It was in 1960, when Nehru completed his third “three years”, that doubts had begun to creep in. The venerable C. Rajagopalachari had openly revolted against socialism and formed the Swatantra Party. Nehru had started losing his “democratic” halo by dismissing an elected Communist government in Kerala. The Chinese invasion and occupation of Tibet in 1959 exposed the frailty of his “Hindi-Chini Bhai Bhai” credo. And an overwhelming majority of Indians remained as poor as they were in 1947. And yet, Nehru remained popular.

It was another decade before a prime minister could complete three uninterrupted years as prime minister. That was Indira Gandhi in the tumultuous 1969. By then, the Congress had started losing its hegemony in India. The Congress itself was deeply divided with Indira fighting a bitter battle of control with the old guard led by Morarji Desai.

Surprising and even shocking her opponents, Indira lurched deep left to attract voters. The princely privy purses were abolished. Banks were nationalised. And Indira propped up a “rebel” candidate V.V. Giri for presidential elections. Inevitably, the Congress split. The real historical and malignant legacy of that year is the consequences of the hard left turn of Indira. India lost two decades of growth opportunities as a result of stifling economic policies. It was also the genesis of crony socialism.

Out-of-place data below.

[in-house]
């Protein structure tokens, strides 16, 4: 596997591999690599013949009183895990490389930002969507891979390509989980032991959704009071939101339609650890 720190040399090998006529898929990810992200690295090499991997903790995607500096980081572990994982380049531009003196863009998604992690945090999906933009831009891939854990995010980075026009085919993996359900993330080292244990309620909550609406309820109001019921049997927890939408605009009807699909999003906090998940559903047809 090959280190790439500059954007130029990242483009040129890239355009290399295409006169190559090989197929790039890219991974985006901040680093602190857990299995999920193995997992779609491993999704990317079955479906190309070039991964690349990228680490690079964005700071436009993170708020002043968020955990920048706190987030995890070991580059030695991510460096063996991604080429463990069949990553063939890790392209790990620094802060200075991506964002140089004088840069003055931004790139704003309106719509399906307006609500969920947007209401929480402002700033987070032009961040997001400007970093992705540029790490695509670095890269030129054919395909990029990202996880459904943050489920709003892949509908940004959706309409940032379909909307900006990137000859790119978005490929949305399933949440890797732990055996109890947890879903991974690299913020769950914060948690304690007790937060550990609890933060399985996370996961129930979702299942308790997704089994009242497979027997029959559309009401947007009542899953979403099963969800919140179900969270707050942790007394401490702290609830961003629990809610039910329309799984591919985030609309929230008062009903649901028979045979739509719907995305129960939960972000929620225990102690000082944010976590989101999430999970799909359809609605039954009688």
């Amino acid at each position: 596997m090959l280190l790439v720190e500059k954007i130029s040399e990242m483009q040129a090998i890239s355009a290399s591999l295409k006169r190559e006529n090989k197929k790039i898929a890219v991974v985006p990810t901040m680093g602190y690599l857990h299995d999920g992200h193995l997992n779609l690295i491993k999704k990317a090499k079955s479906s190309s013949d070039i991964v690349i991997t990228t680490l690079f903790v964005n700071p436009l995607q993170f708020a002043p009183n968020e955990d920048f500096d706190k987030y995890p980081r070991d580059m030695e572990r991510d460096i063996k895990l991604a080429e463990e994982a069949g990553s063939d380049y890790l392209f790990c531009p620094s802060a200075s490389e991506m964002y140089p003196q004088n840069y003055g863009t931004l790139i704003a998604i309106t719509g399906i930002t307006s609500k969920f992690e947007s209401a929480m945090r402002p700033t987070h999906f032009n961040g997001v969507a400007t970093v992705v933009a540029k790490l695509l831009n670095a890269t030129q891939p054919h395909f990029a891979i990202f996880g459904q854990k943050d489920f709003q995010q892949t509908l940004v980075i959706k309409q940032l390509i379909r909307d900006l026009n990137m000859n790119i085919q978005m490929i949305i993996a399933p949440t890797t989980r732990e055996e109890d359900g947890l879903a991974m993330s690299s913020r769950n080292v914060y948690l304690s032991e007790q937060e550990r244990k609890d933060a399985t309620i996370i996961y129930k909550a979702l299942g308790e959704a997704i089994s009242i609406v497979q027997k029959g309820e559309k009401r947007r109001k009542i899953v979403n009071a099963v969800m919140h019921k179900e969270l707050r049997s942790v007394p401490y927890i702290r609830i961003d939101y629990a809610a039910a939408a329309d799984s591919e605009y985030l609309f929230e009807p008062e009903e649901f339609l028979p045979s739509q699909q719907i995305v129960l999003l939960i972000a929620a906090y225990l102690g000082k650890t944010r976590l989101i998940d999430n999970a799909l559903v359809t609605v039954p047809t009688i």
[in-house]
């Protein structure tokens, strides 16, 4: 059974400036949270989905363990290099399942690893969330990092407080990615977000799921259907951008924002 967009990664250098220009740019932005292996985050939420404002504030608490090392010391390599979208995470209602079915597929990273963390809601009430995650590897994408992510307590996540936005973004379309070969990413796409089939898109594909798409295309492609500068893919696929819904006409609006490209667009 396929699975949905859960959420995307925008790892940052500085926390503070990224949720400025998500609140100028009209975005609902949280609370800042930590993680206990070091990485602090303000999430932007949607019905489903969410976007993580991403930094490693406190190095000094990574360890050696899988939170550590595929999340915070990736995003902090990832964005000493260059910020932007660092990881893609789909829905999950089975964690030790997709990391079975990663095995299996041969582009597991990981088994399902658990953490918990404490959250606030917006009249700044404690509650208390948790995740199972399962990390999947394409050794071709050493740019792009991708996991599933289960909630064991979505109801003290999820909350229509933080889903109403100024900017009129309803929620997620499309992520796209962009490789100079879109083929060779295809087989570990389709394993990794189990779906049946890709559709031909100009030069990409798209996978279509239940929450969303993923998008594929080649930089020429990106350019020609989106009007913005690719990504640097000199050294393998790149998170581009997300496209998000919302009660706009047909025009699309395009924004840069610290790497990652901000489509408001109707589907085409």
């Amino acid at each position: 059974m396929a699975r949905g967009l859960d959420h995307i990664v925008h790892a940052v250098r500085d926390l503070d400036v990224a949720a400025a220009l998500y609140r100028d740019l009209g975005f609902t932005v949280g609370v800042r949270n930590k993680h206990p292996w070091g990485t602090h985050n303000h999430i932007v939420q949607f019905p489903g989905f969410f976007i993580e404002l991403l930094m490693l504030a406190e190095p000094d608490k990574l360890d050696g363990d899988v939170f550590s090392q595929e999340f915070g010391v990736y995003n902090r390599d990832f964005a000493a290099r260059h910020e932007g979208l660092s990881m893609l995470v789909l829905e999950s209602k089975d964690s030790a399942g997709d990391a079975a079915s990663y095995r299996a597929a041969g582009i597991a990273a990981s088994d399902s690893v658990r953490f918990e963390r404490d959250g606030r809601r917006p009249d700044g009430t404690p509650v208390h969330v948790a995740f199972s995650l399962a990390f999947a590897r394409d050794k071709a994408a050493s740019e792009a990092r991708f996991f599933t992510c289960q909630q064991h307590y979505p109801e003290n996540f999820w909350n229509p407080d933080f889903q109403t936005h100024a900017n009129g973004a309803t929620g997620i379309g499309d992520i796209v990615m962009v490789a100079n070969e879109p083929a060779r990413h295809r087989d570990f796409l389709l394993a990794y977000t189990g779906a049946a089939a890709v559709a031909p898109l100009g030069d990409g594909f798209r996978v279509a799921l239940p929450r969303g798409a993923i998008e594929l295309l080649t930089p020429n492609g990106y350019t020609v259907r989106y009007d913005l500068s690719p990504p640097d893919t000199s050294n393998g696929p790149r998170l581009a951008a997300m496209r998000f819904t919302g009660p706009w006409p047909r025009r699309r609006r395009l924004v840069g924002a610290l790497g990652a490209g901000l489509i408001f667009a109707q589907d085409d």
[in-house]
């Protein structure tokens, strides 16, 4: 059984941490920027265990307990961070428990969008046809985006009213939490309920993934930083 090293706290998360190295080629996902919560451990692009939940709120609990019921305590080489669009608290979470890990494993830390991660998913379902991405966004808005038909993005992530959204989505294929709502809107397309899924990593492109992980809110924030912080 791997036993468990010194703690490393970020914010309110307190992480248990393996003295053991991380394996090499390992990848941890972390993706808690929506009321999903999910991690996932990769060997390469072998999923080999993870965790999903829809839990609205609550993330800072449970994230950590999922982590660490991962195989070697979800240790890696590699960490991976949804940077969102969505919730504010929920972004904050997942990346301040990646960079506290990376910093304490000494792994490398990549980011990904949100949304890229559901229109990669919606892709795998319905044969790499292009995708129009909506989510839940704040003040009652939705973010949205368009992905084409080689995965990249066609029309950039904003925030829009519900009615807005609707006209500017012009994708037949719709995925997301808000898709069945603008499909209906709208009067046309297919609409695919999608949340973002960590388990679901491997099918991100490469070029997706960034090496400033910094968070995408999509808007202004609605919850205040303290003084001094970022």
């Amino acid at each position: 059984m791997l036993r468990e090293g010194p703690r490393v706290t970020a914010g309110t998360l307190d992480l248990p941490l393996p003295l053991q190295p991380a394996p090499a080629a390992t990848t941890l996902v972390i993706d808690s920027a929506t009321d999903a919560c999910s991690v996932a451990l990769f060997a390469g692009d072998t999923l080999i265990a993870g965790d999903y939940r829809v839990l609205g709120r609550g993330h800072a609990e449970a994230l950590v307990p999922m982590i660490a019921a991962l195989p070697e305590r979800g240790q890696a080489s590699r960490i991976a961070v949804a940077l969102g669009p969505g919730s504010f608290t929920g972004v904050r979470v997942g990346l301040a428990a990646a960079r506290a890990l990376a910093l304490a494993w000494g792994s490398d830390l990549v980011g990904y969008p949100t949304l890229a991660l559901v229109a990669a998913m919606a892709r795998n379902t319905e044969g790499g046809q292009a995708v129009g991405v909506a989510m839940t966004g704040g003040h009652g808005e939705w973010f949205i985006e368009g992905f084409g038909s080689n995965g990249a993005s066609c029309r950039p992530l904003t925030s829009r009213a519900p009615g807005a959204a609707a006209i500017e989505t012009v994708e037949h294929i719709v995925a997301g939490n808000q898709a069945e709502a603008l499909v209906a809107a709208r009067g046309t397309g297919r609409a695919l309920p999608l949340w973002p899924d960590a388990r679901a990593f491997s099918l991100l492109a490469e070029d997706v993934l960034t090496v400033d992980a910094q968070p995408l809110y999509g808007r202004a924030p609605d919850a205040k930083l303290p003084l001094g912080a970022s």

Unlike Nehru, Indira always faced turmoil while completing three years of a term. If 1969 was bad, the year 1974 was terrible. From Goddess Durga in 1971, Indira had become a reviled figure by 1974. The protests led by Jayapraksh Narayan were political; but the root causes were economic. Widespread inflation, food shortages and rampant corruption had completely eroded public trust in the Congress brand of politics and economics. The rise of the angry young man in Hindi movies is testimony to the level of public anger.